Let's discuss the Christian right and its influence on American politics through its political arm, the Christian Coalition.
But, first, look back to an interview I had with presidential candidate John F. Kennedy on the eve of the 1960 primaries. Mr. Kennedy had seated me next to him on his private plane as we flew back to Washington from the Midwest, where he had just formally entered the Wisconsin and Nebraska primaries.
He expressed his views on a wide range of subjects during our several-hour conversation. But the topic he clearly was most eager to talk about was what his being a Roman Catholic would mean to our country if he made it to the presidency.
Kennedy said he knew the main obstacle to his getting to the White House was the fear of so many voters that a Catholic president would be influenced in his decisions by the Catholic Church.
"I know what so many people are saying," he said, "that I would be listening to the pope in making my decisions." He said this was "absolutely nonsense."
He vowed not once, but several times, to maintain the separation between church and state if he became president. "But," he added, a note of desperation in his voice, "how am I ever going to convince people that I mean what I'm saying on this?"
Not long after that interview, Kennedy explained this point of view to a convention of Baptists in the South. His presentation was so convincing that he eased some anxieties on the subject. And later, as president, he was deemed as secular a president as any of his predecessors.
The Roman Catholic Church had once played a highly influential role in American politics - particularly in big-city politics. But it seems to me that Kennedy's election, and his hewing to the line on maintaining church-state separation, marked the end of the church's activities in the political arena. Although its influence may still be evident in some elections, we hear little or nothing about it.
BUT we do hear about the growing influence of the Christian Coalition, a Protestant alliance located mainly in the South. It claims its bonding is based entirely on shared values and not on partisan politics. But the way this group's leaders speak out on issues and work to elect candidates who support those positions - well, it certainly looks like the heavy hand of church being applied to the political process.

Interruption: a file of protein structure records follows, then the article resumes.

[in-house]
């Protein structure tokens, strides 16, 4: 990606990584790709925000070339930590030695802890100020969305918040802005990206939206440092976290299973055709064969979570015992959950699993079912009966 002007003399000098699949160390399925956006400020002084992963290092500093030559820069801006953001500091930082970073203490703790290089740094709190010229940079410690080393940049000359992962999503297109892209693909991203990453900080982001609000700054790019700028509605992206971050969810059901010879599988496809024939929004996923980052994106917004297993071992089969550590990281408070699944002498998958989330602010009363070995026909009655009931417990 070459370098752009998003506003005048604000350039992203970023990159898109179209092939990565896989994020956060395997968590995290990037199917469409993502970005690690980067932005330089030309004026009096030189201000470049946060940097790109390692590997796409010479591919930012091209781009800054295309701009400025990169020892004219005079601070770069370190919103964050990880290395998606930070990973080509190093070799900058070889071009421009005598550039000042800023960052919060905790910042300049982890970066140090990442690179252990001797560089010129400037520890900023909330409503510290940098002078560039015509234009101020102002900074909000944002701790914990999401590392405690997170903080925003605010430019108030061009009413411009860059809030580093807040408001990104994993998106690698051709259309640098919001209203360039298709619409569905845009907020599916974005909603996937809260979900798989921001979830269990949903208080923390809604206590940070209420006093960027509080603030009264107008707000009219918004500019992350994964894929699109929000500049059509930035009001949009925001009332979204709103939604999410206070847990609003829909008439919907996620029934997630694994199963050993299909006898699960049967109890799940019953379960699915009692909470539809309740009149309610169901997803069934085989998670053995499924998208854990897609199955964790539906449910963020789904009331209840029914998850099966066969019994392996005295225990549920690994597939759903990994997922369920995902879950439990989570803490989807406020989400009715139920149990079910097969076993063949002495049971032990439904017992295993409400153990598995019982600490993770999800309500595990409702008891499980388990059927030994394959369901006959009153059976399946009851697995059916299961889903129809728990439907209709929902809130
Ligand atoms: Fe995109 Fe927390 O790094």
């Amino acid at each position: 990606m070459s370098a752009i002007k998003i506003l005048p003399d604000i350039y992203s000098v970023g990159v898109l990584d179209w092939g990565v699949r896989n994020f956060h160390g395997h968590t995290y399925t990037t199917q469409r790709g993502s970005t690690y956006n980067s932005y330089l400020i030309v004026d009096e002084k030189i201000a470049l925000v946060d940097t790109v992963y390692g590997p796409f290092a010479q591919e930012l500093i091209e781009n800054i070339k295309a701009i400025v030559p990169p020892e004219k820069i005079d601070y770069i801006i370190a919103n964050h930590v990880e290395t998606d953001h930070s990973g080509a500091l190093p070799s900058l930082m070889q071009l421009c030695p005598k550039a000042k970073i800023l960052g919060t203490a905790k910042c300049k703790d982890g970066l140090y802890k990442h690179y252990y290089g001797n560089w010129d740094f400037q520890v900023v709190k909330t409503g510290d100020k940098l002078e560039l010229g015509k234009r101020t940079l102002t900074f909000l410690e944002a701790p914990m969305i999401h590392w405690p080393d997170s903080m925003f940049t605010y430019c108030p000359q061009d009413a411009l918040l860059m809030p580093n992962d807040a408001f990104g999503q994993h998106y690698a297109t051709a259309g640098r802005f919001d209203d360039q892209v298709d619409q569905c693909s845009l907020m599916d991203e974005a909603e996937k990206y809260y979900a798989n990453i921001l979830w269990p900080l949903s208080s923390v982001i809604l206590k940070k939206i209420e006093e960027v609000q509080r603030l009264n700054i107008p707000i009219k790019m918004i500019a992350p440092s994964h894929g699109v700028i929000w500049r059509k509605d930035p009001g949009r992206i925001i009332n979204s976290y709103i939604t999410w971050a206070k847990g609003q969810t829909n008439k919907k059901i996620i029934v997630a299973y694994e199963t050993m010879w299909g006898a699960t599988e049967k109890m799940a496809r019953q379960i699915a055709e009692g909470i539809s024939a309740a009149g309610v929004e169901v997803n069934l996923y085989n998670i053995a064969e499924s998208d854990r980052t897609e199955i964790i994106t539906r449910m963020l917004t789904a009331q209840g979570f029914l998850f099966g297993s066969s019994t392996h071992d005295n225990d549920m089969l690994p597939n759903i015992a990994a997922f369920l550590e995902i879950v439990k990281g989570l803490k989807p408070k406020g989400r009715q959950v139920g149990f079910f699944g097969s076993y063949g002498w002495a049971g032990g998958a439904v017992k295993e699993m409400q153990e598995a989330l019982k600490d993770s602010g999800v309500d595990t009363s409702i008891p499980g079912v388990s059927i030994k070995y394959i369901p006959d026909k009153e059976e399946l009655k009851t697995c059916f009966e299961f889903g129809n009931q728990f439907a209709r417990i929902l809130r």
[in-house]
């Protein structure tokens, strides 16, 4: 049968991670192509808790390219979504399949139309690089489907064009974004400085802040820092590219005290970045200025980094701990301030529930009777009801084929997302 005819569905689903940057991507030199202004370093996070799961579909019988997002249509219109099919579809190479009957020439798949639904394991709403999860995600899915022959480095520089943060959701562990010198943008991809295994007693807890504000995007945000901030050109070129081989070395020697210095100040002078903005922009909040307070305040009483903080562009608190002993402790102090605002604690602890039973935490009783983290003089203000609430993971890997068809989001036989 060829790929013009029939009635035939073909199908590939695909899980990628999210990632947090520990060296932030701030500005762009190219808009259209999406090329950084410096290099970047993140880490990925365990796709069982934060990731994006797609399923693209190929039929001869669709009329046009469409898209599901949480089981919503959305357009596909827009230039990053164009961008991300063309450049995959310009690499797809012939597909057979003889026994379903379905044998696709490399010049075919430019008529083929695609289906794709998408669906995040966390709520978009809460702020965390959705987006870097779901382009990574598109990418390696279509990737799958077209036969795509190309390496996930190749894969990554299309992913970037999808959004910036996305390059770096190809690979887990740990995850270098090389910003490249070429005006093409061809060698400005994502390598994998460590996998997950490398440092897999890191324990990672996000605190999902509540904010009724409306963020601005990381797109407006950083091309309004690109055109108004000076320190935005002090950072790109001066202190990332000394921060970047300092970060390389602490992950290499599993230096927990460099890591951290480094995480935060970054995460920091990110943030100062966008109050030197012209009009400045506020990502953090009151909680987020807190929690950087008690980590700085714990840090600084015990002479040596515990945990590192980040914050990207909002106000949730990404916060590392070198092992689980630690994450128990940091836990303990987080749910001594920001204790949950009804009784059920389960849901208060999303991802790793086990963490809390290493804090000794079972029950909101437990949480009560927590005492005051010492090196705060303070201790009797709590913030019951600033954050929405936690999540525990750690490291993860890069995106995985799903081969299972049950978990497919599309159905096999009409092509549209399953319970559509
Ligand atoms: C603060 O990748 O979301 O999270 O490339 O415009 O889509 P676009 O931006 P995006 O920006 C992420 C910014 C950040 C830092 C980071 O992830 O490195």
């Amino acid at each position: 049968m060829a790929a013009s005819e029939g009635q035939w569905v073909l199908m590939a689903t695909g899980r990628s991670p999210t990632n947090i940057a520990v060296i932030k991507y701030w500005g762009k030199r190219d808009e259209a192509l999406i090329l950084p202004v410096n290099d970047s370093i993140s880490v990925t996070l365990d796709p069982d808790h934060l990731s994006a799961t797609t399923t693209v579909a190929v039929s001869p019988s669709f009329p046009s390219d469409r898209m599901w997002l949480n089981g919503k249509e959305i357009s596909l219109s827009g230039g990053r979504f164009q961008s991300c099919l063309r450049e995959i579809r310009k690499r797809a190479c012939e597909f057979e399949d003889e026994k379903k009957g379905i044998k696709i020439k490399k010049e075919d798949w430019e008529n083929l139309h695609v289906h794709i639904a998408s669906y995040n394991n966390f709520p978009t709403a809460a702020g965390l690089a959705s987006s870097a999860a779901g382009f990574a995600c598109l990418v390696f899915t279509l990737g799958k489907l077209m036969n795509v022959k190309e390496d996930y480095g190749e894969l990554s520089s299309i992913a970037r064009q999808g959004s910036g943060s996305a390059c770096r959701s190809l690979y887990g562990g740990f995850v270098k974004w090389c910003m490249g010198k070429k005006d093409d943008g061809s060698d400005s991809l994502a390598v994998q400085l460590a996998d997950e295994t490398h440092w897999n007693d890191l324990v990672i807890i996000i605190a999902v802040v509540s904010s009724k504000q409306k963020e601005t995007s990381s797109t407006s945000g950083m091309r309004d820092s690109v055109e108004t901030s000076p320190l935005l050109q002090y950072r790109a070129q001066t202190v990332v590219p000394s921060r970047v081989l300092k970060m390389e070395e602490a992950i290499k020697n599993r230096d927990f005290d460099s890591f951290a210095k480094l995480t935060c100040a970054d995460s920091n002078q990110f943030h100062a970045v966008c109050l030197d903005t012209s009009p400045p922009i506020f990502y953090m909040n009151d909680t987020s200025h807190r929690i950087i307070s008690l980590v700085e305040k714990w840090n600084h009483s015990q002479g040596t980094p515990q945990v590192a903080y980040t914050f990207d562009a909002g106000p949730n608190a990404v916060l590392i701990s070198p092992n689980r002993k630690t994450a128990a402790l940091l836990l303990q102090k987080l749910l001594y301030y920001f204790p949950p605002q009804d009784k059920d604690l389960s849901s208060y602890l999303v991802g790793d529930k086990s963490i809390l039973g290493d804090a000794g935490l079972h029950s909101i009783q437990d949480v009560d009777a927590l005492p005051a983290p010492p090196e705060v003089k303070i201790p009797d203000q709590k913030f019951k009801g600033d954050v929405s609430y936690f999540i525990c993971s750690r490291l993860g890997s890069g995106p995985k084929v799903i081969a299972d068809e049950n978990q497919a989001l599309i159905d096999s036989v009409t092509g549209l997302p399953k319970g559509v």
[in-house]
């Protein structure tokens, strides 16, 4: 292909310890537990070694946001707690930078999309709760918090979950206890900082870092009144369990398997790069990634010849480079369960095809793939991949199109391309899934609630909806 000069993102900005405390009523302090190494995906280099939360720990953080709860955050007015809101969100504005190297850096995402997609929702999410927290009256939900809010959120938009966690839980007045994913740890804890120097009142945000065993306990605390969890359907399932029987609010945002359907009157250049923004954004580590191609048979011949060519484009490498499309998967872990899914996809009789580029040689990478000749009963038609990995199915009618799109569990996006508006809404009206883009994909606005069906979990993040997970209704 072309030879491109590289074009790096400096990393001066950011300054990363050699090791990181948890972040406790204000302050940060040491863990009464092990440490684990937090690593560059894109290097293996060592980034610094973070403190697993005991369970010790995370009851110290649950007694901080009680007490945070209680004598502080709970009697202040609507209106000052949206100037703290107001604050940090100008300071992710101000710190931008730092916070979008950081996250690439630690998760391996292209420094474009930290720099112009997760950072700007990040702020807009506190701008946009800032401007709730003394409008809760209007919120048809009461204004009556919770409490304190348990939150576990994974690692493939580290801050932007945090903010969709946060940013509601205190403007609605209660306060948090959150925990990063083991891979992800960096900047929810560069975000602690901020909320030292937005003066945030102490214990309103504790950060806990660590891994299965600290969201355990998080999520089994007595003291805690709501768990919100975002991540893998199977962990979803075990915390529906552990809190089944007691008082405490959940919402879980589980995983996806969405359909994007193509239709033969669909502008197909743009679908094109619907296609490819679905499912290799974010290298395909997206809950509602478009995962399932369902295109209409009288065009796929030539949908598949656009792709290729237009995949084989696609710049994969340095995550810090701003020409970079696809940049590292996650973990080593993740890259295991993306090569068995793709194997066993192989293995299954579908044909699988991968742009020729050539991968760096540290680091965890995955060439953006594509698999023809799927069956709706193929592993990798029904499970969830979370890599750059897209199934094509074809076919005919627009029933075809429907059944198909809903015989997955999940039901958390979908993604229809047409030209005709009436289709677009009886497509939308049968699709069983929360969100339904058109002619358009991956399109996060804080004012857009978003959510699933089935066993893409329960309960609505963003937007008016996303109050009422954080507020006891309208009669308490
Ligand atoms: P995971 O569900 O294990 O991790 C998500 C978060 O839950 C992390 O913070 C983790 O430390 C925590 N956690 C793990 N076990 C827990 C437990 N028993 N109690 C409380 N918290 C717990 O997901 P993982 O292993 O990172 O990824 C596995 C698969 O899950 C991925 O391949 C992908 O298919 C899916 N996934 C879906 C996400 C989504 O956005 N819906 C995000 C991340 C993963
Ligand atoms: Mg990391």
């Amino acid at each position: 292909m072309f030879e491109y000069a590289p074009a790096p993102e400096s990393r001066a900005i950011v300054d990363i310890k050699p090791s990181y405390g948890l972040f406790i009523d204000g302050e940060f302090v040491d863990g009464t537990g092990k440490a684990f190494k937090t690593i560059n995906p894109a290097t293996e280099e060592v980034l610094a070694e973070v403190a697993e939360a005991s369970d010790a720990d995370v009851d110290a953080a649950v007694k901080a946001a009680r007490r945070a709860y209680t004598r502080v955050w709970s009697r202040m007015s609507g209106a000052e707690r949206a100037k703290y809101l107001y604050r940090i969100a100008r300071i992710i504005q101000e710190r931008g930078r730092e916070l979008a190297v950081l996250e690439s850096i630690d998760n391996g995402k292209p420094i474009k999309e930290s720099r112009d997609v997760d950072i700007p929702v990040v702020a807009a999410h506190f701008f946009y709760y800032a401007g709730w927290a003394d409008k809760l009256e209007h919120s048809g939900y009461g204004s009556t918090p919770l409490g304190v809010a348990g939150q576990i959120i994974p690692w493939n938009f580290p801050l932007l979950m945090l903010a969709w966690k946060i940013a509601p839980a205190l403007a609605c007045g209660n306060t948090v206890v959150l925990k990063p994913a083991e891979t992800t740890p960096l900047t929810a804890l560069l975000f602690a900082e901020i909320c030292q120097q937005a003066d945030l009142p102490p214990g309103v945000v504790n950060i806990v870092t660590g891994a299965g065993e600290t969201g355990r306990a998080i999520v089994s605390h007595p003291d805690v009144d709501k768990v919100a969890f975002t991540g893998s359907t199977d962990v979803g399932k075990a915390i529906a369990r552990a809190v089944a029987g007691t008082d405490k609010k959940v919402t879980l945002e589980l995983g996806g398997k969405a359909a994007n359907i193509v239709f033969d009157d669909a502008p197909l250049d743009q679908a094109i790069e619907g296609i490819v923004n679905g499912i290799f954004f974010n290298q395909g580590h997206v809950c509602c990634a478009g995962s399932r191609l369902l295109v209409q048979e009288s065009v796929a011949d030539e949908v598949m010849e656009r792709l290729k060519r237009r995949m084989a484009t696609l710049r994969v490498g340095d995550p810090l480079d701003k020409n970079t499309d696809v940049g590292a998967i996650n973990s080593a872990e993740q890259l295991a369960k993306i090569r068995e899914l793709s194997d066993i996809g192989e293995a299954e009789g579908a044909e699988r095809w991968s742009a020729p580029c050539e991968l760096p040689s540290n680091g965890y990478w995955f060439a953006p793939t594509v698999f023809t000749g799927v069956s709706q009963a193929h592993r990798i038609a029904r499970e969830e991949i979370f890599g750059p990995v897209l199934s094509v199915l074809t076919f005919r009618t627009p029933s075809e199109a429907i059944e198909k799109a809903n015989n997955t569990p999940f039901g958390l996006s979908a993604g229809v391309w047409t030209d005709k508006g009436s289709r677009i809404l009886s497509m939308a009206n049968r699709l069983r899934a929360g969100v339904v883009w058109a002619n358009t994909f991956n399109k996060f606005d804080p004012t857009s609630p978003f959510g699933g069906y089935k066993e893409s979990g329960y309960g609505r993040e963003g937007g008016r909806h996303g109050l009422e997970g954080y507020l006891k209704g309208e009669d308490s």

I can hear the voices of rebuttal saying: "We in the Christian Coalition are not partisan. You will notice that we back Democrats as well as Republicans."
That's true. But the Christian Coalition will only march its legions into battle to aid a conservative Democrat.
And what's wrong with backing conservatives? Absolutely nothing. It's the breach in the wall that should separate church and state that I think is wrong. It would be just as wrong if the group mounted its support for a liberal.
I share many of the "family values" that the Christian right - and its political arm, the Christian Coalition - support. I've also met a number of younger people who are a part of this movement. They are clean-cut, great kids. The coalition's former spokesman, Ralph Reed, was a guest of the Monitor breakfast group recently. He's a bright and appealing fellow.
Parents involved in this religious movement are doubtless doing a fine job instilling these values in their children. And by doing so, they have been quite successful in creating a drug-free and crime-free family life.
What bothers me are polls showing what a powerful political force nationally the Christian right has become, particularly in presidential elections.